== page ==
since the Black Death in the 14th century
• Of 33 million infected, two-thirds live in subSaharan Africa; 3,800 die/day
• Low rates of contraceptive use spread the disease
HIV is established
and spreading quickly
around the world
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AIDS has severe effects
• AIDS undermines the ability of poor nations to develop
- Millions of orphans are created
- Fewer teachers and workers to fill jobs
- Families and communities break down
- Income and food production decline
- Debt and medical costs skyrocket
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Demographic fatigue
• Demographic fatigue = governments face
overwhelming challenges related to population growth
- With the added of stress of HIV/AIDS, governments
are stretched beyond their capabilities
- Problems grow worse and citizens lose faith
• Good news: HIV transmission has slowed recently
Decreased AIDS deaths are
due to policy, collaboration,
research, NGOs, and
grassroots efforts
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Sustainable development and population
• Millennium Development Goals = UN’s 2000
- Specific targets can be met with concrete strategies
- Global partnerships with corporations, governments,
• Population control is not a goal
- But to achieve the goals, population growth and
resource consumption must be addressed
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Millennium Development Goals
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• The human population is larger than at any other time
• Rates are decreasing but populations are still rising
• Most developed nations have passed through the
demographic transition
• Expanding women’s rights slows population growth
• How will the population stop rising?
- The demographic transition, governmental
intervention, or disease and social conflict?
• Sustainability requires a stabilized population to avoid
destroying natural systems
© 2011 Pearson Education, Inc.
What has accounted for most of the world’s population
growth in recent years?
a) Women are having more babies.
b) Technology, medicine, and food have decreased death
c) Fewer women are using contraceptives.
d) Nothing, the population has dropped in recent years.
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According to the I = P x A x T x S formula, what would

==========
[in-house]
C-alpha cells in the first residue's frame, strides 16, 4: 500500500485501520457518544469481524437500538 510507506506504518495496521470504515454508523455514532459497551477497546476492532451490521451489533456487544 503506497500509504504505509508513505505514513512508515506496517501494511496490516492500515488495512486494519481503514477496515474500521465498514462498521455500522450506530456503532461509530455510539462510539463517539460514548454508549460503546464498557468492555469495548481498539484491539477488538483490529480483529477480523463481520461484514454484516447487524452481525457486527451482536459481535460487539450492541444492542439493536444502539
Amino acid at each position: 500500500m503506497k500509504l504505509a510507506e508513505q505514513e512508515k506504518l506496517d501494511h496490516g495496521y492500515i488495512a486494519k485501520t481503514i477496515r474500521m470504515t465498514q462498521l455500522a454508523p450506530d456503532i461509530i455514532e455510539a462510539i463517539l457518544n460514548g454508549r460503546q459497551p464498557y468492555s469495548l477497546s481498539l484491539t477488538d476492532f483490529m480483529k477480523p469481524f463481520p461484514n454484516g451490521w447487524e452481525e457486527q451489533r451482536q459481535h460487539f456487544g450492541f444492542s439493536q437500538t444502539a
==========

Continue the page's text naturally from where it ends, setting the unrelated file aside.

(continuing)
happen to the impact if China’s 1 billion people had a
lifestyle like Americans?
a) Their population would automatically drop.
b) Their population would automatically increase.
c) Their affluence and technology would increase.
d) Their impact on the environment would decrease.
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Where is the highest density of people found?
a) In the colder climates (e.g., Siberia)
b) In temperate or tropical biomes
c) In rural areas
d) In drier areas
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An age structure diagram shaped like a pyramid, with a
wide base shows an ________ population.
a) Increasing
b) Decreasing
c) Stable
d) Older
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Describe the relationship between population growth
rates and population size.
a) Falling growth rates automatically mean a smaller
b) Falling growth rates automatically mean a larger
c) Falling growth rates means we no longer have a
population problem.
d) Falling growth rates does not mean a smaller
population, but that rates of increase are slowing.
© 2011 Pearson Education, Inc.
QUESTION: Weighing the Issues
Should the United States fund international familyplanning efforts?
a) Yes, absolutely
b) Yes, but only in nations that follow U.S.-approved
c) Only if it can influence the nations’ policies
d) Never under any circumstances, it’s not our job
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QUESTION: Weighing the Issues
Would you rather live in a country with a larger population
or smaller population?
a) Small population, so there will be more resources for
b) Small population, so there will be more resources for
others, including wildlife
c) Large population, so I can find a date
d) Large population, because people are our biggest
© 2011 Pearson Education, Inc.
QUESTION: Interpreting Graphs and Data
What happens
during the
“transitional” stage
of the demographic
a) High birth and death rates rise - population increases
b) High birth and death rates - population is stable
c) High birth rates with low death rates - population
d) Low birth and death rates cause - population decreases
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QUESTION: Interpreting Graphs and Data
According to this age pyramid, Madagascar’s future
population will be:
a) Balanced
b) Larger
c) Much larger
d) Smaller
e) Much smaller
© 2011 Pearson Education, Inc.
QUESTION: Interpreting Graphs and Data
According to these graphs, which countries had access
to family planning?
a) Iraq and Pakistan
b) Malawi and Haiti
c) Malawi and Kenya
d) Kenya and
© 2011 Pearson Education, Inc.